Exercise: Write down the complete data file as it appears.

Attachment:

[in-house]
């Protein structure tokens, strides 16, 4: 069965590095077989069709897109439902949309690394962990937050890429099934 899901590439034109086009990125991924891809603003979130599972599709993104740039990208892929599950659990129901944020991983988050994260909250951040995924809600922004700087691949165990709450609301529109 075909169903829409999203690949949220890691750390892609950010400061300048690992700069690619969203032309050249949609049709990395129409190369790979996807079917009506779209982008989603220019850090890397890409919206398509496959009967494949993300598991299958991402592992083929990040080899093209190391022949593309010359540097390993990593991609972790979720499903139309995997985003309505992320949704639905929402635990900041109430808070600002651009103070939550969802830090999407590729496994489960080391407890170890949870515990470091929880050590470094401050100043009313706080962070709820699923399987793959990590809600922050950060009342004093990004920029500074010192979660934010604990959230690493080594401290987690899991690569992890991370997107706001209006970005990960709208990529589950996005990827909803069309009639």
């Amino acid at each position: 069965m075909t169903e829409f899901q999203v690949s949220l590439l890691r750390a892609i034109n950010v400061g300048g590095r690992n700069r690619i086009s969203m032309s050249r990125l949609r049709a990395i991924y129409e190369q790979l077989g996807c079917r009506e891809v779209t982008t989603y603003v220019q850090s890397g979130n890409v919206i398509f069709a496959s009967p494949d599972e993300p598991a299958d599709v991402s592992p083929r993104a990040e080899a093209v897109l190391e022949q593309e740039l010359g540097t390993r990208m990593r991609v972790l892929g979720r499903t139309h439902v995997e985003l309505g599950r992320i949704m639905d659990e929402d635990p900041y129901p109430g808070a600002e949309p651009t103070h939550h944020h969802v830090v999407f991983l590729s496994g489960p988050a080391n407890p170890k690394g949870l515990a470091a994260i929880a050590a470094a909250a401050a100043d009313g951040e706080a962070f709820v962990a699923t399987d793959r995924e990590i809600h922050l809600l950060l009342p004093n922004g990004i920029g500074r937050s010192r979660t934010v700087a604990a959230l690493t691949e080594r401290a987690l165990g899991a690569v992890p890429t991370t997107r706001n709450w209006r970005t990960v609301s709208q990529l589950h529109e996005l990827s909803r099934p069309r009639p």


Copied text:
[in-house]
């Protein structure tokens, strides 16, 4: 069965590095077989069709897109439902949309690394962990937050890429099934 899901590439034109086009990125991924891809603003979130599972599709993104740039990208892929599950659990129901944020991983988050994260909250951040995924809600922004700087691949165990709450609301529109 075909169903829409999203690949949220890691750390892609950010400061300048690992700069690619969203032309050249949609049709990395129409190369790979996807079917009506779209982008989603220019850090890397890409919206398509496959009967494949993300598991299958991402592992083929990040080899093209190391022949593309010359540097390993990593991609972790979720499903139309995997985003309505992320949704639905929402635990900041109430808070600002651009103070939550969802830090999407590729496994489960080391407890170890949870515990470091929880050590470094401050100043009313706080962070709820699923399987793959990590809600922050950060009342004093990004920029500074010192979660934010604990959230690493080594401290987690899991690569992890991370997107706001209006970005990960709208990529589950996005990827909803069309009639």
């Amino acid at each position: 069965m075909t169903e829409f899901q999203v690949s949220l590439l890691r750390a892609i034109n950010v400061g300048g590095r690992n700069r690619i086009s969203m032309s050249r990125l949609r049709a990395i991924y129409e190369q790979l077989g996807c079917r009506e891809v779209t982008t989603y603003v220019q850090s890397g979130n890409v919206i398509f069709a496959s009967p494949d599972e993300p598991a299958d599709v991402s592992p083929r993104a990040e080899a093209v897109l190391e022949q593309e740039l010359g540097t390993r990208m990593r991609v972790l892929g979720r499903t139309h439902v995997e985003l309505g599950r992320i949704m639905d659990e929402d635990p900041y129901p109430g808070a600002e949309p651009t103070h939550h944020h969802v830090v999407f991983l590729s496994g489960p988050a080391n407890p170890k690394g949870l515990a470091a994260i929880a050590a470094a909250a401050a100043d009313g951040e706080a962070f709820v962990a699923t399987d793959r995924e990590i809600h922050l809600l950060l009342p004093n922004g990004i920029g500074r937050s010192r979660t934010v700087a604990a959230l690493t691949e080594r401290a987690l165990g899991a690569v992890p890429t991370t997107r706001n709450w209006r970005t990960v609301s709208q990529l589950h529109e996005l990827s909803r099934p069309r009639p």